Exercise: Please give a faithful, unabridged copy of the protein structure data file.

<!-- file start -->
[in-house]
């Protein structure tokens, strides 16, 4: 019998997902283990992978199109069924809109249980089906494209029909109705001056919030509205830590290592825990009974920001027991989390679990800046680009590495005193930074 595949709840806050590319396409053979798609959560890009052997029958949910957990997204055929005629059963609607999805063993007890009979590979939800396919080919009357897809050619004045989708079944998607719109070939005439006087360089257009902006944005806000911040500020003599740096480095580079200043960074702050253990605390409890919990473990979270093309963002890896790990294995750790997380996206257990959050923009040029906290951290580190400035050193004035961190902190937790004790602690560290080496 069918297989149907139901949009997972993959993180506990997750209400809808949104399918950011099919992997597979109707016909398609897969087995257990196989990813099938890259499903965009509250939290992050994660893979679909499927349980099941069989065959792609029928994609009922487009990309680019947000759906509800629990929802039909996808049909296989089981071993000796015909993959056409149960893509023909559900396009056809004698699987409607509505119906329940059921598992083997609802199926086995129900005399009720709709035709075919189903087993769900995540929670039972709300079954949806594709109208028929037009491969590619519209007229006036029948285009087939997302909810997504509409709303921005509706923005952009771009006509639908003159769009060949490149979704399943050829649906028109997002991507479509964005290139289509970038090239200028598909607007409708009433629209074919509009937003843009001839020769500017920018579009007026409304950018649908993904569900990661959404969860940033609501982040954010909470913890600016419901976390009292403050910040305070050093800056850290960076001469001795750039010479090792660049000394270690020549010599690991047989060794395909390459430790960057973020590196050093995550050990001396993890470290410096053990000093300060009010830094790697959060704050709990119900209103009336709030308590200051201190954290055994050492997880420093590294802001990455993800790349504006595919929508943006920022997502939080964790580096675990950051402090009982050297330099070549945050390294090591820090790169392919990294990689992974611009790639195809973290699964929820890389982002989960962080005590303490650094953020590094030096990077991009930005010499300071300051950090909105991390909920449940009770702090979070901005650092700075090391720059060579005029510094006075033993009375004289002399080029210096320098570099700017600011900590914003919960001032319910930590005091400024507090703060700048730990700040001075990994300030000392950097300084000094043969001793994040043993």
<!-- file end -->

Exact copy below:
[in-house]
């Protein structure tokens, strides 16, 4: 019998997902283990992978199109069924809109249980089906494209029909109705001056919030509205830590290592825990009974920001027991989390679990800046680009590495005193930074 595949709840806050590319396409053979798609959560890009052997029958949910957990997204055929005629059963609607999805063993007890009979590979939800396919080919009357897809050619004045989708079944998607719109070939005439006087360089257009902006944005806000911040500020003599740096480095580079200043960074702050253990605390409890919990473990979270093309963002890896790990294995750790997380996206257990959050923009040029906290951290580190400035050193004035961190902190937790004790602690560290080496 069918297989149907139901949009997972993959993180506990997750209400809808949104399918950011099919992997597979109707016909398609897969087995257990196989990813099938890259499903965009509250939290992050994660893979679909499927349980099941069989065959792609029928994609009922487009990309680019947000759906509800629990929802039909996808049909296989089981071993000796015909993959056409149960893509023909559900396009056809004698699987409607509505119906329940059921598992083997609802199926086995129900005399009720709709035709075919189903087993769900995540929670039972709300079954949806594709109208028929037009491969590619519209007229006036029948285009087939997302909810997504509409709303921005509706923005952009771009006509639908003159769009060949490149979704399943050829649906028109997002991507479509964005290139289509970038090239200028598909607007409708009433629209074919509009937003843009001839020769500017920018579009007026409304950018649908993904569900990661959404969860940033609501982040954010909470913890600016419901976390009292403050910040305070050093800056850290960076001469001795750039010479090792660049000394270690020549010599690991047989060794395909390459430790960057973020590196050093995550050990001396993890470290410096053990000093300060009010830094790697959060704050709990119900209103009336709030308590200051201190954290055994050492997880420093590294802001990455993800790349504006595919929508943006920022997502939080964790580096675990950051402090009982050297330099070549945050390294090591820090790169392919990294990689992974611009790639195809973290699964929820890389982002989960962080005590303490650094953020590094030096990077991009930005010499300071300051950090909105991390909920449940009770702090979070901005650092700075090391720059060579005029510094006075033993009375004289002399080029210096320098570099700017600011900590914003919960001032319910930590005091400024507090703060700048730990700040001075990994300030000392950097300084000094043969001793994040043993």